iodine, deficiency, Dr. Guy Abraham, fibrocystic breast, Hashimoto's, atrial fibrillation

Iodine: Neglected and Misunderstood

Iodine: Neglected and Misunderstood

Many of you know that the primary reason I am able to help others overcome health challenges is because I have experienced so many of them myself. Nothing encourages me to research an issue more intensely than a desire to restore my own health. Often I discover that conditions I believed to be independent of each other share a common cause. Many times I am forced to re-examine my beliefs about how disease develops and what is required to restore and maintain health.

Five years ago I discovered that my thyroid gland was not functioning properly. I had been waking up at night “cold to the bone” and had several other symptoms that suggested a hypothyroid condition. Standard thyroid blood tests failed to confirm a problem, but were suggestive that something was awry.

My TSH (thyroid stimulating hormone), which is produced by the pituitary gland to encourage the thyroid gland to produce thyroid hormones, was approaching the upper limit of normal while my T4 (thyroxine), the primary thyroid hormone, was just above the lower limit of the normal range. That, coupled with my hypothyroid symptoms, prompted me to look further.

I discovered that my body was producing anti-thyroid antibodies. As a result, my body was not receiving enough active thyroid hormone to function properly. The presence of thyroid auto-antibodies indicated that the thyroid gland had been inflamed at some point in the past.

If my TSH or T4 had been “abnormal” I would have been diagnosed as having a condition called Hashimoto’s thyroiditis. In our bizarre medical environment having thyroid antibodies and symptoms of hypothyroidism does not qualify for diagnosis and treatment of Hashimoto’s thyroiditis, even though the TSH or T4 will become abnormal at some future time in nearly all instances. I have had many people come to me with unrelenting weight gain, thinning hair, brittle nails, constipation, tiredness, and other hypothyroid symptoms who have thyroid antibodies, but who have been told that they do not qualify for treatment because their TSH and T4 are still within the “normal” range. Fortunately, an understanding colleague was willing to prescribe Armour Thyroid. My hypothyroid symptoms promptly resolved when I began taking the supplemental hormone.

I firmly believe that disease doesn’t “just happen”; that all disease has a root cause. While I have identified many underlying causes of disease there are instances in which I do not understand why an illness has occurred. That was the case with my thyroiditis – I knew that my thyroid had been inflamed at some time, but I had no idea why this had occurred. Without learning why I had developed thyroid antibodies I was unable to teach others how to prevent them.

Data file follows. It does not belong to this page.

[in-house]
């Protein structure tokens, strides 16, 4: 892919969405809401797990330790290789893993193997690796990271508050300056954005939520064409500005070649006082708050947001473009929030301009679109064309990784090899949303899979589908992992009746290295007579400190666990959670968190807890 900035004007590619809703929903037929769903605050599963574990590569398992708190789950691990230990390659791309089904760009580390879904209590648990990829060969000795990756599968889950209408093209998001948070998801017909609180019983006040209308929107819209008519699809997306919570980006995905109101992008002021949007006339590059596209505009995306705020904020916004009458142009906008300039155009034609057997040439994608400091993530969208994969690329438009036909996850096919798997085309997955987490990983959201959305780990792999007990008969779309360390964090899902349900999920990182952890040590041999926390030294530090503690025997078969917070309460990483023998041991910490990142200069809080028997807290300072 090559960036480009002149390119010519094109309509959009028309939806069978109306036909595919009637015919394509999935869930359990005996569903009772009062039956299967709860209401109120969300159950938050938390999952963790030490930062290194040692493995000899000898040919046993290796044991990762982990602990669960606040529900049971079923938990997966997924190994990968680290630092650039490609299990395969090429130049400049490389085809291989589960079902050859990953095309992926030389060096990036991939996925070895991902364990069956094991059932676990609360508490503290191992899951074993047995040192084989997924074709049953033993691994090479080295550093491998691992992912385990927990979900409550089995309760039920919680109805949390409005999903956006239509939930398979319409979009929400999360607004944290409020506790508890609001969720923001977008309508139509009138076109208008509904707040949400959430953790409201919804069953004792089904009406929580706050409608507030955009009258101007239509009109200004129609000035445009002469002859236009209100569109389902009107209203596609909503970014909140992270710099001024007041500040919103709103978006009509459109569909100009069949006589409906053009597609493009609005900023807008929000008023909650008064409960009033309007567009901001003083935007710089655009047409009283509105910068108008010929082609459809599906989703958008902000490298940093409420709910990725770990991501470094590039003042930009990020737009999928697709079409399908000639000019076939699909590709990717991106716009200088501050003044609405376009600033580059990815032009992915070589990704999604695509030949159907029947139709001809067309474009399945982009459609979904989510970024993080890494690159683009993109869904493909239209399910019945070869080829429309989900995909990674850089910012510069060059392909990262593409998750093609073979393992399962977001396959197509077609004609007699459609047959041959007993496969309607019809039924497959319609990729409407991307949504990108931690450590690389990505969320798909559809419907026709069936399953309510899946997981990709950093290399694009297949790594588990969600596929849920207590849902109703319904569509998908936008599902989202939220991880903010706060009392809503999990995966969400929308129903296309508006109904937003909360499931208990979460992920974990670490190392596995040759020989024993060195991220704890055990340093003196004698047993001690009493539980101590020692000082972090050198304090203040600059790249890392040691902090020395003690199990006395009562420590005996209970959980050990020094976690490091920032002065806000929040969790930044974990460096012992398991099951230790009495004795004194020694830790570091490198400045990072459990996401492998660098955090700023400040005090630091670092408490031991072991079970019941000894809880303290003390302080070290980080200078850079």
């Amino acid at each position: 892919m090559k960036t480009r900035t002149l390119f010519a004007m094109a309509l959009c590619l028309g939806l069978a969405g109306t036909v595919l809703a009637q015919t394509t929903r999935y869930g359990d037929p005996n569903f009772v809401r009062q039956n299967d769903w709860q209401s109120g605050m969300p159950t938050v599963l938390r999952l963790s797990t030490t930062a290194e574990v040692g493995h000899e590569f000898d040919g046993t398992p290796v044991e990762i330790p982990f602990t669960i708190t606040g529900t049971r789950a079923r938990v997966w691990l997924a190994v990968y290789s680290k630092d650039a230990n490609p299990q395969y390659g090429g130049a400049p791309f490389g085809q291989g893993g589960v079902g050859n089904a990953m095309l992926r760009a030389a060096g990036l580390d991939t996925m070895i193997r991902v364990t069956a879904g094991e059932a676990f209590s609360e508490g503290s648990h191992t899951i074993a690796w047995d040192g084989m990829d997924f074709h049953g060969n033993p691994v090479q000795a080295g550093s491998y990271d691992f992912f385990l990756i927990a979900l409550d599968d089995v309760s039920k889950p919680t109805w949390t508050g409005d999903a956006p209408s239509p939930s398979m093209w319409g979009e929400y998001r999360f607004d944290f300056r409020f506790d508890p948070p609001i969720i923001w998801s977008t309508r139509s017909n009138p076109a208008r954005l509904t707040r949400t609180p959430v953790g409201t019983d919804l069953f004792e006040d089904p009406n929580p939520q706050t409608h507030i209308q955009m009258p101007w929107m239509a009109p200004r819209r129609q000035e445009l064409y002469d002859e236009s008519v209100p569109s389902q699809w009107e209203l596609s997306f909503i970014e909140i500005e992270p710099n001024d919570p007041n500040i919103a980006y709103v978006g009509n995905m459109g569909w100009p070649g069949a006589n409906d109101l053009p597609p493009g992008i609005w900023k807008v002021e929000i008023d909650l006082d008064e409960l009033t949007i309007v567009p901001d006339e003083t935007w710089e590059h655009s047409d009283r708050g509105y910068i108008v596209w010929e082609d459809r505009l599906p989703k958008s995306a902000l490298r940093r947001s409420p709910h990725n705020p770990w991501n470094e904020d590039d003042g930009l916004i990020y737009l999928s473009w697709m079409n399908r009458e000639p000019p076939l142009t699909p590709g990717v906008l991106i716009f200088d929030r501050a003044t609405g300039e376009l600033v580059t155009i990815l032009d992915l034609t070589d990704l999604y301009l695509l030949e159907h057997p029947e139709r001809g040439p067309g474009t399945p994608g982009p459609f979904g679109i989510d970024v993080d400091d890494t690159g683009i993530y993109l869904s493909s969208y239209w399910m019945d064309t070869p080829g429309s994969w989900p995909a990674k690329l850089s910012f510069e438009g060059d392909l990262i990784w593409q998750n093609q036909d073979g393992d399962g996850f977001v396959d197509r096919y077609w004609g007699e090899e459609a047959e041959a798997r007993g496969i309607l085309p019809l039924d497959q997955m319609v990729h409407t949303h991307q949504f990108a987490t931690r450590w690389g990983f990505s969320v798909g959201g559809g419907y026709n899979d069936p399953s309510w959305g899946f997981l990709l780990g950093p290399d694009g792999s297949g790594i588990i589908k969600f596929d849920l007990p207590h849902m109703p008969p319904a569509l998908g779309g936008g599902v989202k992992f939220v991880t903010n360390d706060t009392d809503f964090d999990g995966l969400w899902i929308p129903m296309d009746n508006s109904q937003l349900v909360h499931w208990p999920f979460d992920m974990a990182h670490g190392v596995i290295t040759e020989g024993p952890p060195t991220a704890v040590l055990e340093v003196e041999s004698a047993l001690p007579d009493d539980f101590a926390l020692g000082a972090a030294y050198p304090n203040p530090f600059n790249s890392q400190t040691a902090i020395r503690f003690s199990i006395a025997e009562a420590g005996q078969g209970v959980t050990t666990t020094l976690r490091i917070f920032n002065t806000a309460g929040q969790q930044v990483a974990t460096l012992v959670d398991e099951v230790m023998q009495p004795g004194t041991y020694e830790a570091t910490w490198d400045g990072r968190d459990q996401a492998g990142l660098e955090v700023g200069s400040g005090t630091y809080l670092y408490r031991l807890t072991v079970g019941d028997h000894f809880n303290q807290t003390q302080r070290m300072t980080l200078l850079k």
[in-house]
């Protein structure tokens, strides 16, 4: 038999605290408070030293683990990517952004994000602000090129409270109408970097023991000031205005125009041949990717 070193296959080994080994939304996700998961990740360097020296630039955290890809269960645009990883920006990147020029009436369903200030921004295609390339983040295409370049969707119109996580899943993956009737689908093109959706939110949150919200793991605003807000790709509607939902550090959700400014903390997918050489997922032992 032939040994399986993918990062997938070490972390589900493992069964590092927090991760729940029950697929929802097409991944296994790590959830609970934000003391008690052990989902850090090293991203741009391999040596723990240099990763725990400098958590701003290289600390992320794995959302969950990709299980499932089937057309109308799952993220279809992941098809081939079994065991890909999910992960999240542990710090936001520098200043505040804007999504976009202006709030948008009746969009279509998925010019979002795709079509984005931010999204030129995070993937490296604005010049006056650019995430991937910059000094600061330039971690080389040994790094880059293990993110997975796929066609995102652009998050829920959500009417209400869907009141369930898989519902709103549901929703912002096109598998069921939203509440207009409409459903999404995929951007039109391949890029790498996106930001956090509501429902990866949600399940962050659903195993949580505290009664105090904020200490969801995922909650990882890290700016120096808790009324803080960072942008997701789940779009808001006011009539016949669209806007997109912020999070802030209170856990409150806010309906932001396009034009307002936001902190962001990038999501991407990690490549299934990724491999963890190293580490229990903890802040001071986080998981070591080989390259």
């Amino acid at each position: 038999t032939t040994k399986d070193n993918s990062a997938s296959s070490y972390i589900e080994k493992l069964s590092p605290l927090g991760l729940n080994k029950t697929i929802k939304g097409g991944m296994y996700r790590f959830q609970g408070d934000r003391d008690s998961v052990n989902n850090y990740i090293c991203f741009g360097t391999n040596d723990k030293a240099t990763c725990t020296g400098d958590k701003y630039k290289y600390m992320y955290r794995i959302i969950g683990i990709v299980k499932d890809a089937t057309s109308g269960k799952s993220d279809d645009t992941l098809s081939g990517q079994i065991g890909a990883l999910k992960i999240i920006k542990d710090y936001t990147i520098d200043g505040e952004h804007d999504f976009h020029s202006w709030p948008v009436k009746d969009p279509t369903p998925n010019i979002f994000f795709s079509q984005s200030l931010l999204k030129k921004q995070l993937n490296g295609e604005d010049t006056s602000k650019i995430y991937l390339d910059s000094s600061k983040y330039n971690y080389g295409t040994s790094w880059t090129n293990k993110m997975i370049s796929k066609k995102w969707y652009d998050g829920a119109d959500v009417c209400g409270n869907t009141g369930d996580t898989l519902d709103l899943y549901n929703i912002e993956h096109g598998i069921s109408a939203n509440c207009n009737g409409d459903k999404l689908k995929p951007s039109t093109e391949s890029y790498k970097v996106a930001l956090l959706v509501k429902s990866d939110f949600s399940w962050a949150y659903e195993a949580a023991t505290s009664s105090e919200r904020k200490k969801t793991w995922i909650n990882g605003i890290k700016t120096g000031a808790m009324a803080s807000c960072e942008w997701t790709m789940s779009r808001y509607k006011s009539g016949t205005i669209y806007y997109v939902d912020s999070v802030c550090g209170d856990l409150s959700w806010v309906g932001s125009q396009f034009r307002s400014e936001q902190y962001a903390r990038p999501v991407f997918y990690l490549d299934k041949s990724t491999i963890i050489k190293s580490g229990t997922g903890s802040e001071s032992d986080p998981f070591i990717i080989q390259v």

Hashimoto’s thyroiditis is considered an “autoimmune” disease and it appears to be more common if another family member has had the disease. This suggests that some individuals have a genetic susceptibility to the condition, but as is often the case, something must occur environmentally to cause it to appear.

I have observed, and statistics confirm, that the incidence of Hashimoto’s thyroiditis has been increasing over the past two decades. At this point in time it is estimated that 1 out of every 10 women have thyroid antibodies. When I discover that a disease process is becoming more common I immediately ask what has changed to make this so.

The explanation that is commonly given is that physicians have better diagnostic skills today than they did back in the dark ages of the 1970s and 1980s. I take issue with the assumption. I was a physician in the 1970s and 1980s. I was taught about Hashimoto’s thyroiditis during my medical training, and I feel that the diagnostic skills of my colleagues and I were as good as those of today’s recent medical graduates. (I would argue that physicians did a better job of diagnosing illnesses thirty years ago simply because they had more time available to listen to patients and develop a plan of diagnosis and treatment.) No, there must be a reason that more people are presenting with thyroid antibodies today than in the past.

Approximately a year after I discovered that I had thyroid antibodies I experienced an episode of an irregular heartbeat. It occurred after I had been repeatedly bending over to pick up leaves I was raking in my yard. The episode was unsettling, but it passed within two hours and I appeared to be back to normal.

Six months later, however, I awoke with a similar episode, which lasted a bit longer. Another attack hit three or four months after the second. The arrhythmia, which I found to be atrial fibrillation, began occurring with increasing frequency and having a longer duration. By the fall of 2005 the episodes were appearing weekly and lasting for up to 36 hours. At its peak, from December 2005 to June 2006, the arrhythmia was present over forty percent of the time.

When I was experiencing atrial fibrillation I felt that I was functioning at less than seventy percent of my normal capacity. It would take me a day to recover, I would feel relatively normal for a day, and then the fibrillation would return.

As is true for Hashimoto’s thyroiditis, the incidence of atrial fibrillation has increased significantly in recent years. Not only is the condition occurring more frequently, its character has changed dramatically.

When I entered medicine in the 1970s, atrial fibrillation was rare. When it did occur it was almost always due to an underlying heart abnormality, most commonly enlargement of one or both of the upper chambers of the heart. While atrial fibrillation still occurs when heart disease is present, many, perhaps most, instances today occur with no evidence of heart enlargement or disease. This is referred to as lone atrial fibrillation.